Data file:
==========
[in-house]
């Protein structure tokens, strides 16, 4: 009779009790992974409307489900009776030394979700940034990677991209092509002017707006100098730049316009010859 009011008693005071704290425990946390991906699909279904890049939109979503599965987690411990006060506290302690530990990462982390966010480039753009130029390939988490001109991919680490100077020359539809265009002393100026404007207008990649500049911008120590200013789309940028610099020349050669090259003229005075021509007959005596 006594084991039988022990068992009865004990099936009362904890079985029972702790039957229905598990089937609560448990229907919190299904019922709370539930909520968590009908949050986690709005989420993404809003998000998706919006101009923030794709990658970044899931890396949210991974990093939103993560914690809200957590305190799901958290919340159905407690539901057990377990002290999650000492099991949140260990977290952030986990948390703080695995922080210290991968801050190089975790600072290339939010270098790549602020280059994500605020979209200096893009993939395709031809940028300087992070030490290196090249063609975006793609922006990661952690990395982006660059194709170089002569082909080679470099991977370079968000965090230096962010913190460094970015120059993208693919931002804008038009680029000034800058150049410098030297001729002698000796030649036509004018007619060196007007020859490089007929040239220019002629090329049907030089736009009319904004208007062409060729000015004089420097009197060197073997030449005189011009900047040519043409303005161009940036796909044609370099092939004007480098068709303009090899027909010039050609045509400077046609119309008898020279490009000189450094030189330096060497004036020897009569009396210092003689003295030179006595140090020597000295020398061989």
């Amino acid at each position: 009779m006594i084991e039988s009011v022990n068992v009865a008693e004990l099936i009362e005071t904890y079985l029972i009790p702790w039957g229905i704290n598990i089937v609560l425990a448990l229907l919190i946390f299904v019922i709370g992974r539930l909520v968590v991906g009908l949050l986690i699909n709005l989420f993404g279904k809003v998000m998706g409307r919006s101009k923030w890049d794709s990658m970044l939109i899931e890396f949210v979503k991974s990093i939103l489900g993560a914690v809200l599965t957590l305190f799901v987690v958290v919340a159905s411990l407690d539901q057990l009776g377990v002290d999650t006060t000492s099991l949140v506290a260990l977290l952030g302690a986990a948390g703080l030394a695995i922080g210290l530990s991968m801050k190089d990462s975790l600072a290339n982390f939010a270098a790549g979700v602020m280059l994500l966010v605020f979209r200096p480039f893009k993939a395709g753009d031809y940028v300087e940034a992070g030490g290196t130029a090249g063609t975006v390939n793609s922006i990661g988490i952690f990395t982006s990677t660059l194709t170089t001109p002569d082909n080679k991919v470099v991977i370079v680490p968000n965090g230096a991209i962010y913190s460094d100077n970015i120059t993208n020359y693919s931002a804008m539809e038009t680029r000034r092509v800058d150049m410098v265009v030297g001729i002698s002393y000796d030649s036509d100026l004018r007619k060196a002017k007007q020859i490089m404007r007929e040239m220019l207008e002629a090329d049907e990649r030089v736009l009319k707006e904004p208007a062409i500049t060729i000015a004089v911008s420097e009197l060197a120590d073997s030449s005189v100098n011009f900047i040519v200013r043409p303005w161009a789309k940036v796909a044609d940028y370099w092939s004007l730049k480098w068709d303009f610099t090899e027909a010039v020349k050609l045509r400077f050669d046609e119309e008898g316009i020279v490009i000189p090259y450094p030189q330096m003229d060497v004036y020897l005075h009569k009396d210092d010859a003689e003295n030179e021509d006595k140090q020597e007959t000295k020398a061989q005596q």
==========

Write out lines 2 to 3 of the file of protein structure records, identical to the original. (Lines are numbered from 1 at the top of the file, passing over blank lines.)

């Protein structure tokens, strides 16, 4: 009779009790992974409307489900009776030394979700940034990677991209092509002017707006100098730049316009010859 009011008693005071704290425990946390991906699909279904890049939109979503599965987690411990006060506290302690530990990462982390966010480039753009130029390939988490001109991919680490100077020359539809265009002393100026404007207008990649500049911008120590200013789309940028610099020349050669090259003229005075021509007959005596 006594084991039988022990068992009865004990099936009362904890079985029972702790039957229905598990089937609560448990229907919190299904019922709370539930909520968590009908949050986690709005989420993404809003998000998706919006101009923030794709990658970044899931890396949210991974990093939103993560914690809200957590305190799901958290919340159905407690539901057990377990002290999650000492099991949140260990977290952030986990948390703080695995922080210290991968801050190089975790600072290339939010270098790549602020280059994500605020979209200096893009993939395709031809940028300087992070030490290196090249063609975006793609922006990661952690990395982006660059194709170089002569082909080679470099991977370079968000965090230096962010913190460094970015120059993208693919931002804008038009680029000034800058150049410098030297001729002698000796030649036509004018007619060196007007020859490089007929040239220019002629090329049907030089736009009319904004208007062409060729000015004089420097009197060197073997030449005189011009900047040519043409303005161009940036796909044609370099092939004007480098068709303009090899027909010039050609045509400077046609119309008898020279490009000189450094030189330096060497004036020897009569009396210092003689003295030179006595140090020597000295020398061989």
């Amino acid at each position: 009779m006594i084991e039988s009011v022990n068992v009865a008693e004990l099936i009362e005071t904890y079985l029972i009790p702790w039957g229905i704290n598990i089937v609560l425990a448990l229907l919190i946390f299904v019922i709370g992974r539930l909520v968590v991906g009908l949050l986690i699909n709005l989420f993404g279904k809003v998000m998706g409307r919006s101009k923030w890049d794709s990658m970044l939109i899931e890396f949210v979503k991974s990093i939103l489900g993560a914690v809200l599965t957590l305190f799901v987690v958290v919340a159905s411990l407690d539901q057990l009776g377990v002290d999650t006060t000492s099991l949140v506290a260990l977290l952030g302690a986990a948390g703080l030394a695995i922080g210290l530990s991968m801050k190089d990462s975790l600072a290339n982390f939010a270098a790549g979700v602020m280059l994500l966010v605020f979209r200096p480039f893009k993939a395709g753009d031809y940028v300087e940034a992070g030490g290196t130029a090249g063609t975006v390939n793609s922006i990661g988490i952690f990395t982006s990677t660059l194709t170089t001109p002569d082909n080679k991919v470099v991977i370079v680490p968000n965090g230096a991209i962010y913190s460094d100077n970015i120059t993208n020359y693919s931002a804008m539809e038009t680029r000034r092509v800058d150049m410098v265009v030297g001729i002698s002393y000796d030649s036509d100026l004018r007619k060196a002017k007007q020859i490089m404007r007929e040239m220019l207008e002629a090329d049907e990649r030089v736009l009319k707006e904004p208007a062409i500049t060729i000015a004089v911008s420097e009197l060197a120590d073997s030449s005189v100098n011009f900047i040519v200013r043409p303005w161009a789309k940036v796909a044609d940028y370099w092939s004007l730049k480098w068709d303009f610099t090899e027909a010039v020349k050609l045509r400077f050669d046609e119309e008898g316009i020279v490009i000189p090259y450094p030189q330096m003229d060497v004036y020897l005075h009569k009396d210092d010859a003689e003295n030179e021509d006595k140090q020597e007959t000295k020398a061989q005596q």